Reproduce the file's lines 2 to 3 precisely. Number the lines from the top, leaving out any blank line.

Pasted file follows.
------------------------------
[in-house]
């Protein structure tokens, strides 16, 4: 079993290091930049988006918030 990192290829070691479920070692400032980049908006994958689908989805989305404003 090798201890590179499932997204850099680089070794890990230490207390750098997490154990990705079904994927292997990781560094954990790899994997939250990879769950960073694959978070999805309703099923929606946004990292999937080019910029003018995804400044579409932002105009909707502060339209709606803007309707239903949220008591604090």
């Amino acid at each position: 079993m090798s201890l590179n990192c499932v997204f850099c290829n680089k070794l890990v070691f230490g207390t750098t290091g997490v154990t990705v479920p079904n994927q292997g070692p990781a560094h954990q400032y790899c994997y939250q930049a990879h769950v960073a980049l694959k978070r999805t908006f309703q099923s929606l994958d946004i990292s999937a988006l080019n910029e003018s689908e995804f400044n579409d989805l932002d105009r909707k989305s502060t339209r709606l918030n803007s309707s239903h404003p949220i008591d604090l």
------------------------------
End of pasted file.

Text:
């Protein structure tokens, strides 16, 4: 079993290091930049988006918030 990192290829070691479920070692400032980049908006994958689908989805989305404003 090798201890590179499932997204850099680089070794890990230490207390750098997490154990990705079904994927292997990781560094954990790899994997939250990879769950960073694959978070999805309703099923929606946004990292999937080019910029003018995804400044579409932002105009909707502060339209709606803007309707239903949220008591604090």
């Amino acid at each position: 079993m090798s201890l590179n990192c499932v997204f850099c290829n680089k070794l890990v070691f230490g207390t750098t290091g997490v154990t990705v479920p079904n994927q292997g070692p990781a560094h954990q400032y790899c994997y939250q930049a990879h769950v960073a980049l694959k978070r999805t908006f309703q099923s929606l994958d946004i990292s999937a988006l080019n910029e003018s689908e995804f400044n579409d989805l932002d105009r909707k989305s502060t339209r709606l918030n803007s309707s239903h404003p949220i008591d604090l």